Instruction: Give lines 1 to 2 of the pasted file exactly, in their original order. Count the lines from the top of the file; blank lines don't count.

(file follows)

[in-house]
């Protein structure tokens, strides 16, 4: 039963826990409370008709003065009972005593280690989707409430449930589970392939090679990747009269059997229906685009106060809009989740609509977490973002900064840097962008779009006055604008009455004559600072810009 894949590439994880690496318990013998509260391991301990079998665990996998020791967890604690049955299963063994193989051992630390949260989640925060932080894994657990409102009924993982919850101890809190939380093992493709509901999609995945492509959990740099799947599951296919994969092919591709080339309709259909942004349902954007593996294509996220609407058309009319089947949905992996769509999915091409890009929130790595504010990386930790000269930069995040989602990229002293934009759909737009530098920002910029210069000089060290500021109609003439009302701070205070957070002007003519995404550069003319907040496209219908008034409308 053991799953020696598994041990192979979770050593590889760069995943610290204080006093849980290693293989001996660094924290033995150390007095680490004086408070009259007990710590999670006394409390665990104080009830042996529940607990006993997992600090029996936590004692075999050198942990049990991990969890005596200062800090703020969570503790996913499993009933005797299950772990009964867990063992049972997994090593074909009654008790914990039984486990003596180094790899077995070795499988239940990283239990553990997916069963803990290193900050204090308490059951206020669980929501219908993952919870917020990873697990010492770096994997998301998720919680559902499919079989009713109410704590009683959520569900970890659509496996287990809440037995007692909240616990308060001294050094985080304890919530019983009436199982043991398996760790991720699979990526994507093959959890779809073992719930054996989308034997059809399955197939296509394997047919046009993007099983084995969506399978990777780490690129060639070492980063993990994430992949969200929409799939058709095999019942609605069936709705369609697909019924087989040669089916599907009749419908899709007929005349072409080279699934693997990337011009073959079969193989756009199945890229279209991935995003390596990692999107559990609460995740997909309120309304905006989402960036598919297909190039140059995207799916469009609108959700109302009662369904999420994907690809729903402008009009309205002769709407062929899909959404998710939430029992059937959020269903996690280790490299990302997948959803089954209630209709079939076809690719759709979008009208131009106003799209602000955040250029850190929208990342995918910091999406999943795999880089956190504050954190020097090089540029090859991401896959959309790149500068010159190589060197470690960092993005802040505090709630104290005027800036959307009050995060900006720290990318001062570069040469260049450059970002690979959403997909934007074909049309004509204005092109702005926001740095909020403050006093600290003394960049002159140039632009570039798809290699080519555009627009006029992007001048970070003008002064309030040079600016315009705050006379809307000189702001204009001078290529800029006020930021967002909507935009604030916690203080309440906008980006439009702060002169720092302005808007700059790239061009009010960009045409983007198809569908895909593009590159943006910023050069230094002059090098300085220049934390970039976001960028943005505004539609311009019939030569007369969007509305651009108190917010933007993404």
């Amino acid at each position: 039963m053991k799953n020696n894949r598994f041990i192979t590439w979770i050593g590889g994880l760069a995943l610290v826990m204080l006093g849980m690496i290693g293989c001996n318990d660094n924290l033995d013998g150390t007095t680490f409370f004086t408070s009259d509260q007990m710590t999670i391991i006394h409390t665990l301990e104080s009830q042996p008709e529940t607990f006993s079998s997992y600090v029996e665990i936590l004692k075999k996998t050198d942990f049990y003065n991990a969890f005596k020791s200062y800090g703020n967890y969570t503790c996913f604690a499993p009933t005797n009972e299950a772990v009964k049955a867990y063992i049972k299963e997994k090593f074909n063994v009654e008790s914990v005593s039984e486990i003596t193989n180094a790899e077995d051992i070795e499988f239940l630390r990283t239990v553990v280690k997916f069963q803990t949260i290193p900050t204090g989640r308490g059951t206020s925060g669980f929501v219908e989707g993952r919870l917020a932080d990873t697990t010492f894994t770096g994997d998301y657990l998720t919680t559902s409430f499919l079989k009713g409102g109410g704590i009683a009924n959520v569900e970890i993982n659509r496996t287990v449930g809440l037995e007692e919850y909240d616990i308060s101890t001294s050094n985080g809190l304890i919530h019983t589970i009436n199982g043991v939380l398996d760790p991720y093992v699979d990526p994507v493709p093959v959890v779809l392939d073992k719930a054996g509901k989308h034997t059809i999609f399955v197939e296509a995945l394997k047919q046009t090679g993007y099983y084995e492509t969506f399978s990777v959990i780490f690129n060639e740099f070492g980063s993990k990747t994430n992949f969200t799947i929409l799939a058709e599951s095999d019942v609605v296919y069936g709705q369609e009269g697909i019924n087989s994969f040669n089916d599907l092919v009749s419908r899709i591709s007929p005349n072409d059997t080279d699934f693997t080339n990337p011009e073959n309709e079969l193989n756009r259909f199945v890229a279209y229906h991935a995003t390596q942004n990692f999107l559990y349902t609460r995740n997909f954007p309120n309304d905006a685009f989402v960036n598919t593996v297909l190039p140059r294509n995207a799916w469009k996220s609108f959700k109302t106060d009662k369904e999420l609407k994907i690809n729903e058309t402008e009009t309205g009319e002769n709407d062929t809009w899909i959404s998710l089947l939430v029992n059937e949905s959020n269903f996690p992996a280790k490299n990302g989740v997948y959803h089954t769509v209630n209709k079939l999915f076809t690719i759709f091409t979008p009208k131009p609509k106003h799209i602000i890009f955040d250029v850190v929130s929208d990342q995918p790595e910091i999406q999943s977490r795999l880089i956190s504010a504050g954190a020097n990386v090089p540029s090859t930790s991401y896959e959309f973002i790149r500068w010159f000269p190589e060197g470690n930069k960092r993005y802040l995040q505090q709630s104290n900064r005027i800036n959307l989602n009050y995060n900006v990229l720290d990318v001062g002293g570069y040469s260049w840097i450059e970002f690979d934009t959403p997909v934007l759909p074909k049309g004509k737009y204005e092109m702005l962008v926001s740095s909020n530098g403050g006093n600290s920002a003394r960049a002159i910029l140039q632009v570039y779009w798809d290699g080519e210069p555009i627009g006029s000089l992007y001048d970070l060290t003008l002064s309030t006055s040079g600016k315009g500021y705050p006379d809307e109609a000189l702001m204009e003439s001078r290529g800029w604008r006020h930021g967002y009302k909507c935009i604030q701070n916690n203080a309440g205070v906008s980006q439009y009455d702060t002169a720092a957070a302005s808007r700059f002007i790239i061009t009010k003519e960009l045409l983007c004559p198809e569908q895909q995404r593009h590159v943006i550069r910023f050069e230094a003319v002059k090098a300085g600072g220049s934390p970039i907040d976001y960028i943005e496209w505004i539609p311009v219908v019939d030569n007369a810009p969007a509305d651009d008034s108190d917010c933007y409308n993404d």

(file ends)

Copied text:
[in-house]
């Protein structure tokens, strides 16, 4: 039963826990409370008709003065009972005593280690989707409430449930589970392939090679990747009269059997229906685009106060809009989740609509977490973002900064840097962008779009006055604008009455004559600072810009 894949590439994880690496318990013998509260391991301990079998665990996998020791967890604690049955299963063994193989051992630390949260989640925060932080894994657990409102009924993982919850101890809190939380093992493709509901999609995945492509959990740099799947599951296919994969092919591709080339309709259909942004349902954007593996294509996220609407058309009319089947949905992996769509999915091409890009929130790595504010990386930790000269930069995040989602990229002293934009759909737009530098920002910029210069000089060290500021109609003439009302701070205070957070002007003519995404550069003319907040496209219908008034409308 053991799953020696598994041990192979979770050593590889760069995943610290204080006093849980290693293989001996660094924290033995150390007095680490004086408070009259007990710590999670006394409390665990104080009830042996529940607990006993997992600090029996936590004692075999050198942990049990991990969890005596200062800090703020969570503790996913499993009933005797299950772990009964867990063992049972997994090593074909009654008790914990039984486990003596180094790899077995070795499988239940990283239990553990997916069963803990290193900050204090308490059951206020669980929501219908993952919870917020990873697990010492770096994997998301998720919680559902499919079989009713109410704590009683959520569900970890659509496996287990809440037995007692909240616990308060001294050094985080304890919530019983009436199982043991398996760790991720699979990526994507093959959890779809073992719930054996989308034997059809399955197939296509394997047919046009993007099983084995969506399978990777780490690129060639070492980063993990994430992949969200929409799939058709095999019942609605069936709705369609697909019924087989040669089916599907009749419908899709007929005349072409080279699934693997990337011009073959079969193989756009199945890229279209991935995003390596990692999107559990609460995740997909309120309304905006989402960036598919297909190039140059995207799916469009609108959700109302009662369904999420994907690809729903402008009009309205002769709407062929899909959404998710939430029992059937959020269903996690280790490299990302997948959803089954209630209709079939076809690719759709979008009208131009106003799209602000955040250029850190929208990342995918910091999406999943795999880089956190504050954190020097090089540029090859991401896959959309790149500068010159190589060197470690960092993005802040505090709630104290005027800036959307009050995060900006720290990318001062570069040469260049450059970002690979959403997909934007074909049309004509204005092109702005926001740095909020403050006093600290003394960049002159140039632009570039798809290699080519555009627009006029992007001048970070003008002064309030040079600016315009705050006379809307000189702001204009001078290529800029006020930021967002909507935009604030916690203080309440906008980006439009702060002169720092302005808007700059790239061009009010960009045409983007198809569908895909593009590159943006910023050069230094002059090098300085220049934390970039976001960028943005505004539609311009019939030569007369969007509305651009108190917010933007993404």